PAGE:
An increase in net energy is then selected into mass by an interactive competition that is selected to a mass invariant balance where the positive selection of mass from the resource bias of interactive competition is balanced against the negative selection of the quality-quantity trade-off. And with mass being selected beyond the required minimum for the metabolism of the cell, there is selection for a multitude of metabolic cells that specialise and cooperate to enhance the behavioural and physiological functionality of the individual.
When these multicellular animals adapt to a multitude of niches it follows that their energetic differences will be invariant of metabolism [ ββ•=0 ]. This creates a life history that evolves by mass-rescaling, with ± 1/4 exponents across species with interactive behaviour in two spatial dimensions, and ± 1/6 exponent for three dimensional interactions; as observed quite commonly in major taxa of multicellular animals.
The selection attractor with stable net energy is the competitive interaction fix-point with a resource bias exponent of unity [ ψι**=1 ]. This interference is selecting for other interacting traits that include a senescing soma, and sexual reproduction between a male and female with diploid genomes.
Where the optimal reproducing unit is the male-female pair in high-energy organisms with equilibrium masses, it contains one or two extra interacting individuals in species with unconstrained selection and exponentially increasing masses at evolutionary steady states. Should these extra interactors be offspring workers or sexually reproducing males?
With the interactive quality of the male being transferred by sexual reproduction to potential offspring workers, there is a diminishing return in the interactive quality that can be gained by increasing the number of males that participate in sexual reproduction. The result is selection for co-operative families, where the extra interactors are sexually produced offspring workers that evolve at the cost of unknown forms of sexual reproduction with several males per female.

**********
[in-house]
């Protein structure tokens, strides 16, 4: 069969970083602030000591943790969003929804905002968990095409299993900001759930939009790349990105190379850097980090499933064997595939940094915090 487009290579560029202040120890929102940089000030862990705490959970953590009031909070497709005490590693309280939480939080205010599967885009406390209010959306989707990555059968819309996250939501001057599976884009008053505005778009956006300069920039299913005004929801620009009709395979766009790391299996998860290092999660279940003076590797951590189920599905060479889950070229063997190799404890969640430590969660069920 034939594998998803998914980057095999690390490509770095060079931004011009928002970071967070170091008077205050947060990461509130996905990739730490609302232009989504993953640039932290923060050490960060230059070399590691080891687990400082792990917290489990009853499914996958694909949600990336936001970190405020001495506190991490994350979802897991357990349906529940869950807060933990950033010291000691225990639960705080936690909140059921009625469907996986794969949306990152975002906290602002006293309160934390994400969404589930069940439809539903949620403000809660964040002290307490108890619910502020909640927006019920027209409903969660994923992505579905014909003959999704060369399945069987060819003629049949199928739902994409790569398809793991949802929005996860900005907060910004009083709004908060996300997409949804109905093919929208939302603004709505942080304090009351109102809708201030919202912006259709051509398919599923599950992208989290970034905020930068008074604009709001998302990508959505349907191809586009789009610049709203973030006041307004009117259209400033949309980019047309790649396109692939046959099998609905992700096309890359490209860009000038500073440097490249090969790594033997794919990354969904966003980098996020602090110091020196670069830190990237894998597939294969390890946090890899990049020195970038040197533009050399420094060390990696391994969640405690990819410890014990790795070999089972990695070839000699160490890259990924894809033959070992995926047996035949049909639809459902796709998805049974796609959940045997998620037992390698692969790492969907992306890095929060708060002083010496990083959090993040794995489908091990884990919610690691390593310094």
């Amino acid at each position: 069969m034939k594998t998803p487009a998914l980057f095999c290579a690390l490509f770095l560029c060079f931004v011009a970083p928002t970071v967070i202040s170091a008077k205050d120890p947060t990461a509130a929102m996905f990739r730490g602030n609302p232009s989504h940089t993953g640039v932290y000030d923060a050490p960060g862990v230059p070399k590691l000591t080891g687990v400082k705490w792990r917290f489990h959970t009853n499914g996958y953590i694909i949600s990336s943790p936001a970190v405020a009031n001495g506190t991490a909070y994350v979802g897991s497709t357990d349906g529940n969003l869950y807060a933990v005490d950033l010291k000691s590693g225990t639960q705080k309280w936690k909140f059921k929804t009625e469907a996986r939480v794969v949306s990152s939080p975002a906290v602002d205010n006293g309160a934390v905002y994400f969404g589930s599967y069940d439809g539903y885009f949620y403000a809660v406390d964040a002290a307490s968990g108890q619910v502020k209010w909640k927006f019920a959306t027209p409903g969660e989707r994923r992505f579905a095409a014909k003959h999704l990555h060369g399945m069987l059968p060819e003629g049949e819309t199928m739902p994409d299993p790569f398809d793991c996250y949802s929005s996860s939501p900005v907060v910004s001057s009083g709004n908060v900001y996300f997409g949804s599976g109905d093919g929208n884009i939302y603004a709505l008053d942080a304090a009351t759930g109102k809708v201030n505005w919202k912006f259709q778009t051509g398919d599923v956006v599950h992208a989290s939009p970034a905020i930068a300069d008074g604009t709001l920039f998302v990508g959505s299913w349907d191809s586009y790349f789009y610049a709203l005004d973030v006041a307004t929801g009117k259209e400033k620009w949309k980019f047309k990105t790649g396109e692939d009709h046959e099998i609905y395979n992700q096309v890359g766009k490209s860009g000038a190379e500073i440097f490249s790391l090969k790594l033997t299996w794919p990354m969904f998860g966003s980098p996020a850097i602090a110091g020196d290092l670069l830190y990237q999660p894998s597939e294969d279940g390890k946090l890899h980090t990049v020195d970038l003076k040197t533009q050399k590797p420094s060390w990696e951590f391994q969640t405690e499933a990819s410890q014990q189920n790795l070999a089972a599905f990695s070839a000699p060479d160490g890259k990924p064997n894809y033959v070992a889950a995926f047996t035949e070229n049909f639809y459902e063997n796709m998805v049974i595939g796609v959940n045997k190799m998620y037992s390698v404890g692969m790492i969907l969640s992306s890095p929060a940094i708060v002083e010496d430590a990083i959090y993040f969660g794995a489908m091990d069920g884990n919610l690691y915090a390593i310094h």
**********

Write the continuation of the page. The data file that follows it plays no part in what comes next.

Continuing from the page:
The main energetic buffer of competitive quality can shift from mass to the number of individuals in the reproducing unit if there is an absolute or temporal upper evolutionary limit to the mass of an individual. An increase in net energy is then selected into increased population growth, resulting in increased interactive competition, and selection for eusocially reproducing units where the sexually reproducing pair forms a colony with a plenitude of sexually produced offspring workers.
The offspring workers and underlying ploidy level of the genome at the evolutionary equilibrium will depend on the role of the sexual male for the colony. If the male is needed only to transfer his genome to the offspring, the two-fold cost of the male is selecting for a male-haploid female-diploid genome and a worker caste of pure females; as seen in eusocial hymenoptera like ant and bees. If instead the male has an ecological role and forms a permanent pair with the sexual female, there is selection for a diploid genome, and female and male workers; as seen in eusocial termites.
We have now seen that the correlated evolution between mass specific metabolism and mass is changing across the tree of life; from the absence of metabolism in replicating molecules like virus, over a positive 5/6 exponent in minimum self-replicators like prokaryotes, and a change in the exponent from 5/6 to -1/6 in interacting self-replicators like protozoa, to negative 1/4 and 1/6 exponents in multicellular animals, dependent upon the spatial dimensionality of the interactive behaviour.
At the macro evolutionary scale from prokaryotes to birds, the maximal mass specific metabolism in each taxa seems to be selected to an upper limit. This coincides with a mass-rescaling on the macro evolutionary scale that is balanced by pre-mass selection on metabolism, with the overall correlation being a mass specific metabolism that is invariant of mass.
Malthusian Relativity is developed mainly for mobile organisms where the interactive encounters between individuals are transient. Any interaction between sessile organisms is instead a permanent competition between neighbouring individuals for inflowing resources, and this is generating constant interference with selection of size whenever the density of individuals is sufficiently high.
This competition is also constraining the interacting unit to a single individual, with the absence of a cooperating interaction that can outbalance the two-fold cost of the male and the two-fold cost of meiosis. This selects for hermaphrodites that avoid the two-fold cost of the male and the two-fold cost of meiosis.